Dervis collaborated with the IMF to draw up a strict plan to reform Turkey’s economic policies. But by the time the plan could be implemented, various political divisions within Ecevit’s Democratic Left Party (DSP) combined with allegations of corruption and Ecevit’s deteriorating health led to the collapse of the government and brought in early elections on November 3, 2002.

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The Welfare Party was one of the parties that had constructed one of the four governments between 1995 and 2002. The party had grown significantly until 1996 when it became the largest party in the parliament. However, in 1997, the military posted a memorandum that forced Welfare Party leader Necmettin Erbakan to resign from the Prime Ministry. Following this “post-modern coup,” the Welfare Party was closed by the constitutional court in 1998 for violating the separation of religion and state. Following the closure of the Welfare Party, many members joined the newly formed Virtue Party which was closed in 2001 for the exact same reason.

Following the closure of both of these Islamic parties, a core, younger group of ex-Welfare Party members, including Erdoğan and Abdullah Gul, founded the reformist Justice and Development Party (AKP, or AK Parti in Turkish) on August 14, 2001. Unlike the Welfare and Virtue Parties, The AKP portrayed itself not as Islamic but inherently democratic. However, founding members’ backgrounds in Islamic parties caused many to be skeptical towards AKP’s democratic ideology.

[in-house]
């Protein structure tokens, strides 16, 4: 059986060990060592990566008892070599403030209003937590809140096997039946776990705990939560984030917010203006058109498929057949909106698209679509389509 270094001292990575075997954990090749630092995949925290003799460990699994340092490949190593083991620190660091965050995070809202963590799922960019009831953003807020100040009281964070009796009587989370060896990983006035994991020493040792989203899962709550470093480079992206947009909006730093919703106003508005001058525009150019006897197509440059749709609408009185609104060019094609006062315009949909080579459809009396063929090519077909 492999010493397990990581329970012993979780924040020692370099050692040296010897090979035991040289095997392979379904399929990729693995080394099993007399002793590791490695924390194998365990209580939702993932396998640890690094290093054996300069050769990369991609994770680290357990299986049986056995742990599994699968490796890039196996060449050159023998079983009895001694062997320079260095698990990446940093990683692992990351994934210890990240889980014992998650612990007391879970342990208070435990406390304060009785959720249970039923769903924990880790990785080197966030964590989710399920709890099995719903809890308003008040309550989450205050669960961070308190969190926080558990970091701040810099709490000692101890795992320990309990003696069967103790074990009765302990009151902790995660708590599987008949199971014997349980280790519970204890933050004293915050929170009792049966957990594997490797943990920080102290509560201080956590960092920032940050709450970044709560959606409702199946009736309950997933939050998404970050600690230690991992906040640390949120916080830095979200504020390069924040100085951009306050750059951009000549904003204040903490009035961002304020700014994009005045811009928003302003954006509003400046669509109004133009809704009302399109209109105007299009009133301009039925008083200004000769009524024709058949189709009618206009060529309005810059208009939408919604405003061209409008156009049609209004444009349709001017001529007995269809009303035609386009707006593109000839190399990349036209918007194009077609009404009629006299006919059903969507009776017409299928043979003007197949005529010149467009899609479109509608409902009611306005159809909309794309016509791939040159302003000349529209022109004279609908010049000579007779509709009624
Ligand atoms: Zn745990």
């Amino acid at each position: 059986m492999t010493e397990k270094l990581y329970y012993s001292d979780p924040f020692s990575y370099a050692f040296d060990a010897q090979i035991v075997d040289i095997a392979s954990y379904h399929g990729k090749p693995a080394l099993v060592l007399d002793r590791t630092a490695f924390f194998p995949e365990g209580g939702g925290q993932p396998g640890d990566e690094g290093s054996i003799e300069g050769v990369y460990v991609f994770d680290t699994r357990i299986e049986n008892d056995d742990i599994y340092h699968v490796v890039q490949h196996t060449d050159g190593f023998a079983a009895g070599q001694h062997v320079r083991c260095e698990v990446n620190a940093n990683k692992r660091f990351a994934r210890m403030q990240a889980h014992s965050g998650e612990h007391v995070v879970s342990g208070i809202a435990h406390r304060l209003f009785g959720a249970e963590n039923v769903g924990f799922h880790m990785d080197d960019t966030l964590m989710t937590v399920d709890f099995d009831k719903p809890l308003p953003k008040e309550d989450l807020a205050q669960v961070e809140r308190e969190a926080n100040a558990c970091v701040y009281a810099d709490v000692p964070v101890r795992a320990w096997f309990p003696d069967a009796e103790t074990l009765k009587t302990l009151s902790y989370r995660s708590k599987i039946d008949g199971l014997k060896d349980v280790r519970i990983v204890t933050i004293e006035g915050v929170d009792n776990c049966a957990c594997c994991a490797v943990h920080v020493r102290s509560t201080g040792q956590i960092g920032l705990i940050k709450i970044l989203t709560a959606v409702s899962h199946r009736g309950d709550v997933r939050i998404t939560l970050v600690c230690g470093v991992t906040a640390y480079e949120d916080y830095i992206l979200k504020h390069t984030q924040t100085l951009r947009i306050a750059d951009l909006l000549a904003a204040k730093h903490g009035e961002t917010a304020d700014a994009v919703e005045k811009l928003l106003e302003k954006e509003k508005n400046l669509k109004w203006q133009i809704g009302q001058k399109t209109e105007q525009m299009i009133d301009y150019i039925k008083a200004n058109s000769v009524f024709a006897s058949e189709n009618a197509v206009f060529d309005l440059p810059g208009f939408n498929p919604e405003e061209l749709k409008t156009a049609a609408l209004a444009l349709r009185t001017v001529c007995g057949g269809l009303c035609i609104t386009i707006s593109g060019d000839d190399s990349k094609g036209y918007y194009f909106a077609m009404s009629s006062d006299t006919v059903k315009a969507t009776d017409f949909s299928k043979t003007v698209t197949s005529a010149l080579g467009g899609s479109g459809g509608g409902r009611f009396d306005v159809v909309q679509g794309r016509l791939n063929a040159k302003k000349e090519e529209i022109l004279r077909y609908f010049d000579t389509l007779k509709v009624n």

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In general elections, Turkish laws require running parties to pass a threshold of 10% of all the votes in the country to be able to elect any member into the parliament. In the 2002 elections, only two parties did so: Erdoğan’s newly established AKP, alongside the Republican People’s Party (CHP in Turkish).

With only two parties passing the threshold, although AKP earned only about a third of the popular vote, it got 363 out of the 550 possible seats – almost a two-thirds majority in the parliament. Parties in the previous coalition government lost all their representatives. The election made AKP the first political party to create a single-party government since the 1980 military coup.

However, due to his conviction barring him from running for any office, Erdoğan could not run for parliament and consequently could not become Prime Minister. Abdullah Gul took the office for the time being. Soon after the newly elected parliament passed a constitutional amendment essentially annulling Erdoğan’s political ban.

Following the election, concerns about some irregularities about the voting process in the province of Siirt came to light. Three broken ballot boxes led to the Supreme Electoral Council ruling the elections in the province null and void, causing the elections in the province to be repeated in March 2003. Erdoğan, whose ban had been annulled, ran for the seat and won easily, becoming the Prime Minister the following week as Abdullah Gul resigned.

Read Part Two of this series here.